Dear GSAS Students, 

Earlier today, the Task Force on Managing Student Mental Health released its final report and a list of recommendations for improving the mental health of Harvard students. This report is the culmination of 18 months of study into how Harvard can best address the mix of academic, social, and institutional issues that have the potential to influence student mental health. As a member of the task force steering committee and chair of the working group on graduate and professional students, I am proud of the work accomplished by the faculty, students, and staff on the task force committee. I want to thank those of you who participated in surveys and focus groups for sharing your experiences and ideas for how Harvard can do better.

As the task force conducted its work, committee members kept focused on an important fact: While student mental health is of concern at Harvard, it is a symptom of larger issues that must be addressed before mental health can improve. For example, interviews with students noted that the isolation and uncertainty inherent in the long pursuit of an advanced degree, imposter phenomenon, and a culture of overwork increase mental health issues. Others concerned about whether, after years of study, they will be successful in finding a job after graduation report effects on their well-being. Students from marginalized groups, including underrepresented minorities, first generation students, low socioeconomic status students, and students who identify as LGBTQ regularly confront discrimination and microaggressions that impact their lives tremendously. Critically, a greater percent screen positive for depression and anxiety and students who are members of more than one marginalized group present at even higher rates. These issues can contribute to student well-being and we must work to address them.

At GSAS, we have engaged in a sustained effort to identify many of the issues noted in the task force report. Several years ago, at the request of a group of students, we began partnering with Dr. Paul Barreira, then director of Harvard University Health Services, on a series of mental health surveys. This project provided crucial data and insight to the task force. Last fall, I launched The Advising Project, focused on improving the advising experience of master’s and PhD students at GSAS, which includes a working group of faculty, students, and administrators. We have also consulted with experts on mentoring from outside Harvard, and they have begun to engage faculty in conversations on best practices. Most recently, a survey about the impact of COVID-19 on the student experience provided important data on advising during this unprecedented time, and we are using these data to engage our directors of graduate studies in conversations about how to ensure that both informal and formal graduate student advising is occurring in this new remote reality.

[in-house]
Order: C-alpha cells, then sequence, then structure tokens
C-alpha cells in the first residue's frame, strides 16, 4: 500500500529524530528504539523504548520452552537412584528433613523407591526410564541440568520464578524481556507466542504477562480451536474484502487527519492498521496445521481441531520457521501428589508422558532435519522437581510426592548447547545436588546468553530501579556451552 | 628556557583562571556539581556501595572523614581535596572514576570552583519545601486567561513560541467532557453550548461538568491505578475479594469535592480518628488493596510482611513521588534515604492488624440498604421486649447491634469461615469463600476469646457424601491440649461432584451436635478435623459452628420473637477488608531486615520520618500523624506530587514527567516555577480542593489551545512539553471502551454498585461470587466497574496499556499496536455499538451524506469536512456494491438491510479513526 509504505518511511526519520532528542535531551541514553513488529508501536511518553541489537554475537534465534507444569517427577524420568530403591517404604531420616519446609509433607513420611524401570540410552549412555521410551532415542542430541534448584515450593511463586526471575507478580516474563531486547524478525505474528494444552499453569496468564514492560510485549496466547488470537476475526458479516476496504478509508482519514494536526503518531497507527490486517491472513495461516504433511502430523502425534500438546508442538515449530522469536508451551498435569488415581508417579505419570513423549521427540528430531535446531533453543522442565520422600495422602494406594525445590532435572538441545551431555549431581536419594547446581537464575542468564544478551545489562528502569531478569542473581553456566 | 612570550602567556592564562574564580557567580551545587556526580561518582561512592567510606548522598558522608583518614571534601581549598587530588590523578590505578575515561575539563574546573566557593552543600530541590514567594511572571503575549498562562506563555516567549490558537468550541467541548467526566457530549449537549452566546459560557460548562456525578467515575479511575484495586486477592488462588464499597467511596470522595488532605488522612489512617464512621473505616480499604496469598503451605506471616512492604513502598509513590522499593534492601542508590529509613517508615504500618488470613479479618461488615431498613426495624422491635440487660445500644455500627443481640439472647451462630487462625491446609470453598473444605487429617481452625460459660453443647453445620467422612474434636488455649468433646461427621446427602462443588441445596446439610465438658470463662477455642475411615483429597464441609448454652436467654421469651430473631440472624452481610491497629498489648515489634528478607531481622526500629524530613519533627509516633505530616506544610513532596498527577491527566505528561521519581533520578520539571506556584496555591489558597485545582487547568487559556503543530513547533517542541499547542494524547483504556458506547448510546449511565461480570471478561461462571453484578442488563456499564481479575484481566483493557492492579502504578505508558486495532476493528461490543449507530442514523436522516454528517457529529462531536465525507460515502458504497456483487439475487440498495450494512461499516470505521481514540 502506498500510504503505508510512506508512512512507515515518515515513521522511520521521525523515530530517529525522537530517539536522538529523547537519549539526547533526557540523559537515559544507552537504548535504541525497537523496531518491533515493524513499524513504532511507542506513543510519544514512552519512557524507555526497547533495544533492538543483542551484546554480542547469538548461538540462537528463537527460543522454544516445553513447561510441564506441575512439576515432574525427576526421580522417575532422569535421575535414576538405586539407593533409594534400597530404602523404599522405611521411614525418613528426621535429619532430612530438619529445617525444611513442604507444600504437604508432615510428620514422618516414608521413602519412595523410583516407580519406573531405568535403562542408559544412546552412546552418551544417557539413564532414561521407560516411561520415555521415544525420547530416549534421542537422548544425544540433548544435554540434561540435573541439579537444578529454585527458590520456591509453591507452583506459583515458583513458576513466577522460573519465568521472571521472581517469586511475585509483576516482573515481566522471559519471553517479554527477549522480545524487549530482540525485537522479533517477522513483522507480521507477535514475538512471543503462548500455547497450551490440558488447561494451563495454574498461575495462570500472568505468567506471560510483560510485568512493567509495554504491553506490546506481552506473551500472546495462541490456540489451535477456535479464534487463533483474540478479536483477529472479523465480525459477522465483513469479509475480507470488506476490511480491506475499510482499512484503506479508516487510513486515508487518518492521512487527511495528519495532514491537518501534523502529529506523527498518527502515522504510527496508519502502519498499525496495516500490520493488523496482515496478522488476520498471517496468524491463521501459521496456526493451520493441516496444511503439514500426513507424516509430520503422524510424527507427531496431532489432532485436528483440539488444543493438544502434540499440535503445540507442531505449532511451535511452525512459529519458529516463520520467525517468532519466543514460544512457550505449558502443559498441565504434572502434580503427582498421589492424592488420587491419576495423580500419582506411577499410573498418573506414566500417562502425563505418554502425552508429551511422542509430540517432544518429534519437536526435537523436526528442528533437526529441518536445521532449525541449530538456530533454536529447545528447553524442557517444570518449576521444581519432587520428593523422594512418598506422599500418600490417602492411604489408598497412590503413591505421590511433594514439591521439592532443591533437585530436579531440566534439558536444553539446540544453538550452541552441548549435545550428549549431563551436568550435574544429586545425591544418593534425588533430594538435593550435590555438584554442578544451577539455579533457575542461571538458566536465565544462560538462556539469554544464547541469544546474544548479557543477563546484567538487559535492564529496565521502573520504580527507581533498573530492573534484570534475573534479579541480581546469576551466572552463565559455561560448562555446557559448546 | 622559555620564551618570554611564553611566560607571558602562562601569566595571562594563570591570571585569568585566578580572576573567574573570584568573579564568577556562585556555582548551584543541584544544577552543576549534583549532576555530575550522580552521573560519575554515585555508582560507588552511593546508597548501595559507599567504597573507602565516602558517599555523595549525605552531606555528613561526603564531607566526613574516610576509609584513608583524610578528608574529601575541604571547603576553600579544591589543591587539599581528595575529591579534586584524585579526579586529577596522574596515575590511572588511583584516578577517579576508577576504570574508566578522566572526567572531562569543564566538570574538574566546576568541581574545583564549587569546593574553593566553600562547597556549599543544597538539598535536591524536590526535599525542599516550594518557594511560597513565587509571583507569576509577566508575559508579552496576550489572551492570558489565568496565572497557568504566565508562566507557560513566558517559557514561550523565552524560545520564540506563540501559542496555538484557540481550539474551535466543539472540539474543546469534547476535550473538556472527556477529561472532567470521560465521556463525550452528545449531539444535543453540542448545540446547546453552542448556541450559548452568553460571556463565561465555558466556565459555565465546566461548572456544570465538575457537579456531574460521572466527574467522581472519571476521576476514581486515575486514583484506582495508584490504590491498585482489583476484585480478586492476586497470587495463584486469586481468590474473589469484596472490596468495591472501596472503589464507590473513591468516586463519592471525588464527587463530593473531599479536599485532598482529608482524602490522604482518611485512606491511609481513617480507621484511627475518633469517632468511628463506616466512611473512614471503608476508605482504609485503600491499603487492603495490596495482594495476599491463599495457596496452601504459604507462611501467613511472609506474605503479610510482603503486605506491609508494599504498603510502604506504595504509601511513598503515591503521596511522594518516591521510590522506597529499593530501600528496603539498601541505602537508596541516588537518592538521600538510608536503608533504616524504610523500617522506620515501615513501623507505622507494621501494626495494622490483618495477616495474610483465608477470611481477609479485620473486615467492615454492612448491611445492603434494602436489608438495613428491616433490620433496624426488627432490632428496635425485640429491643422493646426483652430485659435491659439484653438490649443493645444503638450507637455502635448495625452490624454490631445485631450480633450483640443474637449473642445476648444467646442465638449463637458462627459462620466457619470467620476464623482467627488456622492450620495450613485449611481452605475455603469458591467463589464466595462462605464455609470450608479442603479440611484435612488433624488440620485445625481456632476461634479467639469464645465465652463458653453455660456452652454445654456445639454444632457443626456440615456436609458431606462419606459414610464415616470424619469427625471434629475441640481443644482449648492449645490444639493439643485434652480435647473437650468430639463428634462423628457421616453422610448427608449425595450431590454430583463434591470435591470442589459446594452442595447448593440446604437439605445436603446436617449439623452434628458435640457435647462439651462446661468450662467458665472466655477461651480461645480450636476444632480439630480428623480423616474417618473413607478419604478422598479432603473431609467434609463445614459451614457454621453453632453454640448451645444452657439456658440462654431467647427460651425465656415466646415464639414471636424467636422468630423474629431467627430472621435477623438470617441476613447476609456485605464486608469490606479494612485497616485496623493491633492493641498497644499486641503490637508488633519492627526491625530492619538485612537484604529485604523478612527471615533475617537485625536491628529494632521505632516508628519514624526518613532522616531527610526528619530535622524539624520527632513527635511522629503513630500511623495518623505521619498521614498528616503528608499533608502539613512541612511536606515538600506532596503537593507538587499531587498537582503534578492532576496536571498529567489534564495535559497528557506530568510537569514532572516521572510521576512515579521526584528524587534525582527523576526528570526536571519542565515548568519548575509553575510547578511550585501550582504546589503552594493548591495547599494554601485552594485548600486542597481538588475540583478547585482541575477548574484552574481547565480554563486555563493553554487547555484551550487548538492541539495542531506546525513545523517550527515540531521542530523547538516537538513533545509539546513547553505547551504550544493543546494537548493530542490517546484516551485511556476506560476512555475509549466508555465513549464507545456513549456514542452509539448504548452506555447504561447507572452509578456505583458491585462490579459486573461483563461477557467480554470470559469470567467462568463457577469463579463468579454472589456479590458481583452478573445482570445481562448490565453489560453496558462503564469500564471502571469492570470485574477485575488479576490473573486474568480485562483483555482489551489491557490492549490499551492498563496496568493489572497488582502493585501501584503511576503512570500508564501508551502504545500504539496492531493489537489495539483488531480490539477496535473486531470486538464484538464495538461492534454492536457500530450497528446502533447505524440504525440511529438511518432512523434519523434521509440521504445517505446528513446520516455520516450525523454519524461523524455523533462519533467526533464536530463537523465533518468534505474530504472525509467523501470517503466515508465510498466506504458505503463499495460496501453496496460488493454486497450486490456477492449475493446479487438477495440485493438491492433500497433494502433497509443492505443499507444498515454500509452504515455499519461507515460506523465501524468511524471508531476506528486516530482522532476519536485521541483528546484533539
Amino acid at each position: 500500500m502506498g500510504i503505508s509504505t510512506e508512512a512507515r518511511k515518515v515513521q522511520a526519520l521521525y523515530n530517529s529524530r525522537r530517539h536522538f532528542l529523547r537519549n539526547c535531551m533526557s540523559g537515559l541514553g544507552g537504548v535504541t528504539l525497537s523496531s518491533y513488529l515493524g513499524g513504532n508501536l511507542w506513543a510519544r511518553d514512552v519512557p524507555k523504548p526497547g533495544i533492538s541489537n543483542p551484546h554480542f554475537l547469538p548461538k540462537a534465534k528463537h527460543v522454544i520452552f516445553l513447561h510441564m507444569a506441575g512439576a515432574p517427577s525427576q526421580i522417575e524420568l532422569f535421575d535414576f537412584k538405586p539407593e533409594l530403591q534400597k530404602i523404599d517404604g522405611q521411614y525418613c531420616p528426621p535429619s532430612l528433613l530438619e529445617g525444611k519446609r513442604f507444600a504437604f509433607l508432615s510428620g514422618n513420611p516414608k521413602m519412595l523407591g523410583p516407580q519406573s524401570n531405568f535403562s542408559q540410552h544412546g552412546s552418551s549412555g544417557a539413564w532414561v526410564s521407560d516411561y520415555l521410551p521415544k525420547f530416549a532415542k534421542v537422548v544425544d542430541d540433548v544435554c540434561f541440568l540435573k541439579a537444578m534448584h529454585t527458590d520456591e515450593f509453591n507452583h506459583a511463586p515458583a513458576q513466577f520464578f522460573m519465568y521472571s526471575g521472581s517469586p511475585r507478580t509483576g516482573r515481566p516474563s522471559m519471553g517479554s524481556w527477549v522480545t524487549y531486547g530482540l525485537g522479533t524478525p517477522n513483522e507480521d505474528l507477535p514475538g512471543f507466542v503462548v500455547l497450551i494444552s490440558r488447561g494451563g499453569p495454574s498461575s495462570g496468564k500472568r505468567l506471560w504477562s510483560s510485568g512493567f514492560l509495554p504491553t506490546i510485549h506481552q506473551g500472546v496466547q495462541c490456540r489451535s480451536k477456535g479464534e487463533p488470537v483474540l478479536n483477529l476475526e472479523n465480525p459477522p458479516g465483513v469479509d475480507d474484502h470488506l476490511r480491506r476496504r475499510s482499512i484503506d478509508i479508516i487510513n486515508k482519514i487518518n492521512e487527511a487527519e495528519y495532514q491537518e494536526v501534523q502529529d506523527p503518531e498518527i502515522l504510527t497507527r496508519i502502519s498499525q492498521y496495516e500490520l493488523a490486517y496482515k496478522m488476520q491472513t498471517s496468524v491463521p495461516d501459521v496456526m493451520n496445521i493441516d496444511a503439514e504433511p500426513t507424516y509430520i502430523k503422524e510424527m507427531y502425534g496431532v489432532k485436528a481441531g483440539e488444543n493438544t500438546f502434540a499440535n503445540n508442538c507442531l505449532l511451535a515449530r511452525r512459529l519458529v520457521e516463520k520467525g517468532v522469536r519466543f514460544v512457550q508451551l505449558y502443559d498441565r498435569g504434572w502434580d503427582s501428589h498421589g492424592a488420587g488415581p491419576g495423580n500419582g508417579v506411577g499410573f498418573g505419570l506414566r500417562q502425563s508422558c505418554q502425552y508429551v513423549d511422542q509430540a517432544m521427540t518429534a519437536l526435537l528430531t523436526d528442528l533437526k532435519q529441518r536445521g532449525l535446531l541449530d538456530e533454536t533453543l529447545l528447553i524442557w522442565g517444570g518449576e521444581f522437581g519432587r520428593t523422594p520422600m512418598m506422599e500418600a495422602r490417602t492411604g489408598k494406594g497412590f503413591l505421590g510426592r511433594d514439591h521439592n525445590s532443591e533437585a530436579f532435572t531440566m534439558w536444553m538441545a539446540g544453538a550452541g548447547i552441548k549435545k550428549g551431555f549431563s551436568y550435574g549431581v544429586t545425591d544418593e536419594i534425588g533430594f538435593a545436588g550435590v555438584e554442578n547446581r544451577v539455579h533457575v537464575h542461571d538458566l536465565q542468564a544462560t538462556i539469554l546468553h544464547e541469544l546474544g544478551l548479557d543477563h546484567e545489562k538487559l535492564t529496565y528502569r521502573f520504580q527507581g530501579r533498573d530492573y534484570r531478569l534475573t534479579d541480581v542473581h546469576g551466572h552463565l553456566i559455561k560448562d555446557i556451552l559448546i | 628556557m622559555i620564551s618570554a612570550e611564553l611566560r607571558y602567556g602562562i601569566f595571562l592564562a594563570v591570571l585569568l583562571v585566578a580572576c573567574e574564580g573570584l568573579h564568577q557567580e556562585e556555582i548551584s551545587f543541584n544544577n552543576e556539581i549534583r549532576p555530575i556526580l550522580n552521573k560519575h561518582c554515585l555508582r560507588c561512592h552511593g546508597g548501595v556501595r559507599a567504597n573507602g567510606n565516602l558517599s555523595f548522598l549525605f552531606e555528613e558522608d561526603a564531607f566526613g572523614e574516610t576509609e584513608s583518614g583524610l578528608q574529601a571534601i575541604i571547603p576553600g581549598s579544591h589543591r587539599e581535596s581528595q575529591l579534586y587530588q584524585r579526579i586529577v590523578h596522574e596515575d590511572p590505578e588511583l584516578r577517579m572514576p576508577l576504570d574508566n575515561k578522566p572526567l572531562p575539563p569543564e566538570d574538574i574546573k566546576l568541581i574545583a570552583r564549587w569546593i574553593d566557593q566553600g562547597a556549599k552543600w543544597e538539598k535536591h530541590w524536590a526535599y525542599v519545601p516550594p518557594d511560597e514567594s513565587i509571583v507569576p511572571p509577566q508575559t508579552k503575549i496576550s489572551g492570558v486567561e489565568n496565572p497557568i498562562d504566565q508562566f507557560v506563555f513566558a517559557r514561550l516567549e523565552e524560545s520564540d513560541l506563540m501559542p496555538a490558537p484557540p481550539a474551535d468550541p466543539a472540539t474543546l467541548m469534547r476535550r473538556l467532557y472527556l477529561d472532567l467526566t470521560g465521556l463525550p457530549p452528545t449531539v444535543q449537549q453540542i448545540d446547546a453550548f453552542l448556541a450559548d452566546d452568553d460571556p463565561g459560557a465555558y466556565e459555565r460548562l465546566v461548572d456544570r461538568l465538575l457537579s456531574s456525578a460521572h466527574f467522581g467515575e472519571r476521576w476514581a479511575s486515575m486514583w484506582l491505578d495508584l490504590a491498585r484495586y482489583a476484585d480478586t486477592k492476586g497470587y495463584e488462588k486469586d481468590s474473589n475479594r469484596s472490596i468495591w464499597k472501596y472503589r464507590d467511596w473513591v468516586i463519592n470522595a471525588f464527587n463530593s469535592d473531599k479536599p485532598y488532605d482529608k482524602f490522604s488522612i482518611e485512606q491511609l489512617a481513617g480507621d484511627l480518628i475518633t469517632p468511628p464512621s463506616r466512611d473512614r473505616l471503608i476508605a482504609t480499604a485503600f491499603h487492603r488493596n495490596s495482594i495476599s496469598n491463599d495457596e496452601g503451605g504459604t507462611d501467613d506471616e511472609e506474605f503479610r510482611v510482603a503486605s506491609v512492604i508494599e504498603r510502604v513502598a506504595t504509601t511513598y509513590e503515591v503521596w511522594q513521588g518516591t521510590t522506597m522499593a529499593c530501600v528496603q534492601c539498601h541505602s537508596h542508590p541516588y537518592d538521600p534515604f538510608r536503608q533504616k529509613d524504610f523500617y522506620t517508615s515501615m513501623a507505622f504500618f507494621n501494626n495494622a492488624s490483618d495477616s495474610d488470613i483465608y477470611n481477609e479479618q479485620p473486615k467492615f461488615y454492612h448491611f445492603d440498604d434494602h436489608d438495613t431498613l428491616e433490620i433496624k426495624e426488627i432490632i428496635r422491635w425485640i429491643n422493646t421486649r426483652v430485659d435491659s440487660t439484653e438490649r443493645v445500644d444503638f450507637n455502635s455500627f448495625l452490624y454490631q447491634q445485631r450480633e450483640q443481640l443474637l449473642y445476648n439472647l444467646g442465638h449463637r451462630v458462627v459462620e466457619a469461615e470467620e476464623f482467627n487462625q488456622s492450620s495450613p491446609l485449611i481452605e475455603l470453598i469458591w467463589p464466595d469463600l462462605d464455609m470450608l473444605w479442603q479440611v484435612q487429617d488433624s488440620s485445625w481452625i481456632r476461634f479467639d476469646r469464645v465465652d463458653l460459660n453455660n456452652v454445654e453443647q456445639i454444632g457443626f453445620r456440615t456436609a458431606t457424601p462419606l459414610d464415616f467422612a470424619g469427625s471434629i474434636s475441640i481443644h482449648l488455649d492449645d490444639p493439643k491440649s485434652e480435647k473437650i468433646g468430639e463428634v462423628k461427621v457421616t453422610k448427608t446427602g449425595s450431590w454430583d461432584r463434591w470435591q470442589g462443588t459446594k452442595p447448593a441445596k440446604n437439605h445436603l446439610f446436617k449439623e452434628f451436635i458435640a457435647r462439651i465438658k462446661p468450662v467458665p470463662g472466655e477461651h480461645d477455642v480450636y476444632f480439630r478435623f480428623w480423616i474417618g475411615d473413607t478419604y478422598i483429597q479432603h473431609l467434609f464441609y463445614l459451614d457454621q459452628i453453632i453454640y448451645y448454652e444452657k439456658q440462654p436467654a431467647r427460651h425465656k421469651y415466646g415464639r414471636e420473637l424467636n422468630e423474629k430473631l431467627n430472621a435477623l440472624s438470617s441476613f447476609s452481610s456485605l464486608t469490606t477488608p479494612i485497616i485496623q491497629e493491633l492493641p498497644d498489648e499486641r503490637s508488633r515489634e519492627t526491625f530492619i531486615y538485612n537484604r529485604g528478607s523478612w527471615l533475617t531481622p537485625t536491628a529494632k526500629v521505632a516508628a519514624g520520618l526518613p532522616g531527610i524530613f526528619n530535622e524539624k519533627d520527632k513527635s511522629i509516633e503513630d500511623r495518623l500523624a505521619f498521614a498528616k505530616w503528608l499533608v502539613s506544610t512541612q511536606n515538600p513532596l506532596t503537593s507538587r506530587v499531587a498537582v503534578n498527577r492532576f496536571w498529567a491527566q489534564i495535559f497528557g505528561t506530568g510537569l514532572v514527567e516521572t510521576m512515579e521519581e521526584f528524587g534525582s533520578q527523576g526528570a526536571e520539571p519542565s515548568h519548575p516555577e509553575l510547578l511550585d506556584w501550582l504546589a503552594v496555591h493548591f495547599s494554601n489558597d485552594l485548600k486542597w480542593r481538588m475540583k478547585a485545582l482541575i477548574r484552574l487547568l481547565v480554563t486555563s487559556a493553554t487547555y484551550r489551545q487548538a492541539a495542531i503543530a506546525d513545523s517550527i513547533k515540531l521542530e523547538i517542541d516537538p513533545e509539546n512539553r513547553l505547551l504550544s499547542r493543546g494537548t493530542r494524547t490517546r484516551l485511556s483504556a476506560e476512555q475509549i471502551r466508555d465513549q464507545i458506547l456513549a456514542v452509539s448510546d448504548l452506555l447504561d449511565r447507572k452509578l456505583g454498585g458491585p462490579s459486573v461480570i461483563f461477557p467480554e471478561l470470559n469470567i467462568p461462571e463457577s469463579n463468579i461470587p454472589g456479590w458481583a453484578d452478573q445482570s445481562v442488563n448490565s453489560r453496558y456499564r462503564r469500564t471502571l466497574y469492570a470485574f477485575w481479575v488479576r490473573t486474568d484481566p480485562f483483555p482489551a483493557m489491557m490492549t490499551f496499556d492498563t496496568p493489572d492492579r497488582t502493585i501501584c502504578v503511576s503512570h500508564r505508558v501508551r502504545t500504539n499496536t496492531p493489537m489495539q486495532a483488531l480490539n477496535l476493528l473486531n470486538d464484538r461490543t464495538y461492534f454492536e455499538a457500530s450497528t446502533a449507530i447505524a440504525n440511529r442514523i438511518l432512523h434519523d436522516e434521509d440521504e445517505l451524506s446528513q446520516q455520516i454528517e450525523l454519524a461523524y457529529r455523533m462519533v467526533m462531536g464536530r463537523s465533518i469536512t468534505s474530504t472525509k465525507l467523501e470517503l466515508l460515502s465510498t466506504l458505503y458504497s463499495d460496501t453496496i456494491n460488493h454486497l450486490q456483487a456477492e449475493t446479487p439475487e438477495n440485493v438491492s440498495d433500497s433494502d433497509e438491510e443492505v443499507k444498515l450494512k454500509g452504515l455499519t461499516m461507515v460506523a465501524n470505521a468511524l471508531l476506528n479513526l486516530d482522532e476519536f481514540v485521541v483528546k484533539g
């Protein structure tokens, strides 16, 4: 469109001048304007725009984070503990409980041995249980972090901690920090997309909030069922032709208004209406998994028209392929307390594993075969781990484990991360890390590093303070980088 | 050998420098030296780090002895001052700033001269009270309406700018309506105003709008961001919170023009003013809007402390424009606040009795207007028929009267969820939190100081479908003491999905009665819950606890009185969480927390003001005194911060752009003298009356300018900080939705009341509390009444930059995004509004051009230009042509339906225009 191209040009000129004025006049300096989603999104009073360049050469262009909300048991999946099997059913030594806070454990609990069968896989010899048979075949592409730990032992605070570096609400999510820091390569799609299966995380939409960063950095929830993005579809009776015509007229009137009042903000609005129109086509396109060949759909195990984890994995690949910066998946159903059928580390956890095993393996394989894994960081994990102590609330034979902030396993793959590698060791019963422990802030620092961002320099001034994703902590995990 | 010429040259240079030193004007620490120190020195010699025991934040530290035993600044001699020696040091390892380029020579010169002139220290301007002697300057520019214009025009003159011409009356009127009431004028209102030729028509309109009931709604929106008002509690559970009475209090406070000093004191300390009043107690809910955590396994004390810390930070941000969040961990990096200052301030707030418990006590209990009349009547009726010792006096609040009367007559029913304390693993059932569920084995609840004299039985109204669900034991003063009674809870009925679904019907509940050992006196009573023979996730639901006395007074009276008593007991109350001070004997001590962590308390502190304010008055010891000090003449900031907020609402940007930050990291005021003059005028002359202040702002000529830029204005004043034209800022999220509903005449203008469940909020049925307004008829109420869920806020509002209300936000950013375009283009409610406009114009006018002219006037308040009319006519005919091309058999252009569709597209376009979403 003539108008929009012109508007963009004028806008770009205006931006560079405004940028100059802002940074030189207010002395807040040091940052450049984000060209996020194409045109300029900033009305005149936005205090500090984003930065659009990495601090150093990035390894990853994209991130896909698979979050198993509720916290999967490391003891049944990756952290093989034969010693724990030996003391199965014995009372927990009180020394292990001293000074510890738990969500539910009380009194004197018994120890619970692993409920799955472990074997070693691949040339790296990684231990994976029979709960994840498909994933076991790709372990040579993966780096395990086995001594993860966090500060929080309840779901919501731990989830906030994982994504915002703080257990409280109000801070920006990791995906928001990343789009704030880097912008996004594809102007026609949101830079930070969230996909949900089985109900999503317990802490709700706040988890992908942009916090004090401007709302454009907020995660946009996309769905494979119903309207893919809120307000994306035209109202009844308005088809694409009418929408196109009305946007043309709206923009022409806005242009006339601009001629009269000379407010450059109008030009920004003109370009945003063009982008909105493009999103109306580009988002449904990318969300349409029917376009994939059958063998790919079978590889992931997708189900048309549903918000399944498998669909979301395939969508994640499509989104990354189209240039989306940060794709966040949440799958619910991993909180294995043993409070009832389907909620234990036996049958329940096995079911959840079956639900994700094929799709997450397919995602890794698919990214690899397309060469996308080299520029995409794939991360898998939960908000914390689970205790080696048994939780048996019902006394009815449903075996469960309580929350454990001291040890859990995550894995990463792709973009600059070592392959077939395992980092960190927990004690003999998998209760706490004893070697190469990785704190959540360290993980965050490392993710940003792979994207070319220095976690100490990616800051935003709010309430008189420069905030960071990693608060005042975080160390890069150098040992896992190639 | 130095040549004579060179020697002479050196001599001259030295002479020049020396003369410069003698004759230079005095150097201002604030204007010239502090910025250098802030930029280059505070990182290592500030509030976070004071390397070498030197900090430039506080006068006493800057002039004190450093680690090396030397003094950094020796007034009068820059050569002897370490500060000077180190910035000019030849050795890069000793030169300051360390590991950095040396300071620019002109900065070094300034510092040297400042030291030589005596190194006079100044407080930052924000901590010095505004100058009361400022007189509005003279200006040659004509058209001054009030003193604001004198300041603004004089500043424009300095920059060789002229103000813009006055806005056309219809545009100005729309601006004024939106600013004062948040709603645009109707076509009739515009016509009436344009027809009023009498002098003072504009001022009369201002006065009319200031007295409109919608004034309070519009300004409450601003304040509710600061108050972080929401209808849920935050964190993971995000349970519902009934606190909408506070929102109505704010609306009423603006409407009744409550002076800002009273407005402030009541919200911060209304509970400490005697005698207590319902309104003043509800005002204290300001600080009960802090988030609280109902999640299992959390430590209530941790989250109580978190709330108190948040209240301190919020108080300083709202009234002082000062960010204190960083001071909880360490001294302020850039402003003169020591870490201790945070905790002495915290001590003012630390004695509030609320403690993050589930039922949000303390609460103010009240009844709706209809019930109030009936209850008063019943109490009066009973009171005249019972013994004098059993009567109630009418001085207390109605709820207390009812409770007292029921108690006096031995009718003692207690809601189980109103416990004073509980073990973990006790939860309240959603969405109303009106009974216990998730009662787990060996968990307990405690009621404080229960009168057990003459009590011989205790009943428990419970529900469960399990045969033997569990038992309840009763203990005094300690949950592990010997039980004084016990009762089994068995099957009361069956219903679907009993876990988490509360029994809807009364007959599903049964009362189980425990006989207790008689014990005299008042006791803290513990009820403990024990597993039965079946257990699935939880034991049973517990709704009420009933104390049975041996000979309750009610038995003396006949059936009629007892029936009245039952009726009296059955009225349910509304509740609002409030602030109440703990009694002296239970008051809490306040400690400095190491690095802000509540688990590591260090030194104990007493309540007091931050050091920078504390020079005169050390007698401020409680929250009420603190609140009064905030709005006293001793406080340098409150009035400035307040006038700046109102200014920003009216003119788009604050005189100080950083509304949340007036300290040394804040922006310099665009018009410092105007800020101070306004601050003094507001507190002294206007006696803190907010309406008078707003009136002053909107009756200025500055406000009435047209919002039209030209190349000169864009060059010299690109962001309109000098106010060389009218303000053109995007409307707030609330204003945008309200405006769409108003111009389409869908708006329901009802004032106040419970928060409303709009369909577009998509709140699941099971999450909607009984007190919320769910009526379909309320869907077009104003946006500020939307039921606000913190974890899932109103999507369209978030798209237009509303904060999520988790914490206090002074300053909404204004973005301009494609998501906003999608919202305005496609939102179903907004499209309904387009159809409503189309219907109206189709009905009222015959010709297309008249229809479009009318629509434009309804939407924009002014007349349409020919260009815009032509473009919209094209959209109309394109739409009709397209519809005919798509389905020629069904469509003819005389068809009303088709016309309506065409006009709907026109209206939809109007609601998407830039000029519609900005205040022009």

These ongoing efforts provide a framework to act on the recommendations of the task force. While there is much work to be done, in the near term, our activities will include the following:

  • Through The Advising Project, we will continue to evaluate what constitutes effective advising, develop best practices, disseminate information about how students, faculty, and other partners can work together to enhance the advising experience, and address unsatisfactory advising. The task force results will be instrumental in informing and driving this process, and we will develop and incorporate solutions grounded in addressing the issues contributing to mental health problems that can arise from the advising relationship.
  • Through GSAS’s Office of Diversity and Minority Affairs, we will continue to examine the racism, bias, and discrimination many of our students from marginalized groups experience. Critically, we will work toward solutions that improve their graduate school experience, paying close attention to our own policies as well as the program, department, and University climate and working on ways to ensure an open and supportive culture of interactions between students, faculty, and staff.
  • We will work with our graduate program partners—both directors of graduate studies and graduate program administrators, with whom GSAS meets regularly—to evaluate concerns about job security after graduation, the master’s student experience, and processes that can be improved to ensure students don’t fall through the cracks.
  • We will continue to partner with Dr. Barreira and students to assess graduate student mental health in each of our graduate programs. Importantly, we will continue to use the data collected to work with programs to identify ways in which changes in practices or new interventions can decrease stress and improve student well-being.

Our overall effort to improve student mental health will require focused and sustained work, and GSAS is committed to undertaking that work. The Task Force on Managing Student Mental Health report recommends that, three years from the inception of the recommendations, an independent evaluation be performed to report on the progress made. GSAS will also provide updates through The Advising Project, the Office of Diversity and Minority Affairs, and other methods with the aim of sharing our progress in producing real change at Harvard for the benefit of all GSAS students. If you would like to contribute an idea for GSAS to consider, please email The Advising Project.

With all best wishes,
 
Emma Dench
Dean of the Graduate School of Arts and Sciences
McLean Professor of Ancient and Modern History and of the Classics

Update on Task Force on Managing Student Mental Health